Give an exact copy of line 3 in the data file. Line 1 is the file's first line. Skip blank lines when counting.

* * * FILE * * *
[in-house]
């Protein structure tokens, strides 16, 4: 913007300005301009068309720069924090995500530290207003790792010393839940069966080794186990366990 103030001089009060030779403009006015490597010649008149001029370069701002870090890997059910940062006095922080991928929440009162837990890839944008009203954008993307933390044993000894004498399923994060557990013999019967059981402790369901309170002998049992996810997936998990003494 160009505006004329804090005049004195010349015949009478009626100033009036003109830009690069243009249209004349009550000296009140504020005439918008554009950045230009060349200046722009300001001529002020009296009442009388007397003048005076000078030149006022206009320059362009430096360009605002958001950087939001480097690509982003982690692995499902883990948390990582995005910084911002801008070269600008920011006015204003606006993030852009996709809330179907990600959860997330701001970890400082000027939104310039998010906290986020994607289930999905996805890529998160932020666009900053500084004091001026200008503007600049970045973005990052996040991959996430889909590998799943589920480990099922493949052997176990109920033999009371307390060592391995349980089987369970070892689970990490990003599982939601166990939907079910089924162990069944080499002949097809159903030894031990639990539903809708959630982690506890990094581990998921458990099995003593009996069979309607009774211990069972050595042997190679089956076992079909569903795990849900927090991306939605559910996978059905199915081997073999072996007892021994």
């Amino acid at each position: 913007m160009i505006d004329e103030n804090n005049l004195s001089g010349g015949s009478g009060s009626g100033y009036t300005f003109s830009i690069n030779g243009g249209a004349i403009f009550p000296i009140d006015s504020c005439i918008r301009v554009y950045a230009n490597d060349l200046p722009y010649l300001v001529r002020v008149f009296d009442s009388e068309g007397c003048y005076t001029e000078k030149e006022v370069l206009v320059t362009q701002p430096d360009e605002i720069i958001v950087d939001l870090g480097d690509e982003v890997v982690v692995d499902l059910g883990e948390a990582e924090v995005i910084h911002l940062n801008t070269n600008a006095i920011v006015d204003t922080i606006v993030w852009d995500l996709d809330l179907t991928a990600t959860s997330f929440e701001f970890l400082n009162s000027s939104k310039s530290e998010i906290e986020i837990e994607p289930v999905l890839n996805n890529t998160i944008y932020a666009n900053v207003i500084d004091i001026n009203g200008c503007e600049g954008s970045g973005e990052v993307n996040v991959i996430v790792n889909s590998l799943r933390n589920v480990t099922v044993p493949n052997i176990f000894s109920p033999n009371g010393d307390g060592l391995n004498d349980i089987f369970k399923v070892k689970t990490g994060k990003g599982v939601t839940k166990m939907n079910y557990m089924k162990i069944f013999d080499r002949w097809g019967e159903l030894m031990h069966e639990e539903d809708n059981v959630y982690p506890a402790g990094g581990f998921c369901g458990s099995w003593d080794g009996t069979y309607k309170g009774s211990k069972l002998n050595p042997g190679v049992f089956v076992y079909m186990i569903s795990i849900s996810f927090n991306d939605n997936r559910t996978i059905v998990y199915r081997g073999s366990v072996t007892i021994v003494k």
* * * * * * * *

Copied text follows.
């Amino acid at each position: 913007m160009i505006d004329e103030n804090n005049l004195s001089g010349g015949s009478g009060s009626g100033y009036t300005f003109s830009i690069n030779g243009g249209a004349i403009f009550p000296i009140d006015s504020c005439i918008r301009v554009y950045a230009n490597d060349l200046p722009y010649l300001v001529r002020v008149f009296d009442s009388e068309g007397c003048y005076t001029e000078k030149e006022v370069l206009v320059t362009q701002p430096d360009e605002i720069i958001v950087d939001l870090g480097d690509e982003v890997v982690v692995d499902l059910g883990e948390a990582e924090v995005i910084h911002l940062n801008t070269n600008a006095i920011v006015d204003t922080i606006v993030w852009d995500l996709d809330l179907t991928a990600t959860s997330f929440e701001f970890l400082n009162s000027s939104k310039s530290e998010i906290e986020i837990e994607p289930v999905l890839n996805n890529t998160i944008y932020a666009n900053v207003i500084d004091i001026n009203g200008c503007e600049g954008s970045g973005e990052v993307n996040v991959i996430v790792n889909s590998l799943r933390n589920v480990t099922v044993p493949n052997i176990f000894s109920p033999n009371g010393d307390g060592l391995n004498d349980i089987f369970k399923v070892k689970t990490g994060k990003g599982v939601t839940k166990m939907n079910y557990m089924k162990i069944f013999d080499r002949w097809g019967e159903l030894m031990h069966e639990e539903d809708n059981v959630y982690p506890a402790g990094g581990f998921c369901g458990s099995w003593d080794g009996t069979y309607k309170g009774s211990k069972l002998n050595p042997g190679v049992f089956v076992y079909m186990i569903s795990i849900s996810f927090n991306d939605n997936r559910t996978i059905v998990y199915r081997g073999s366990v072996t007892i021994v003494k």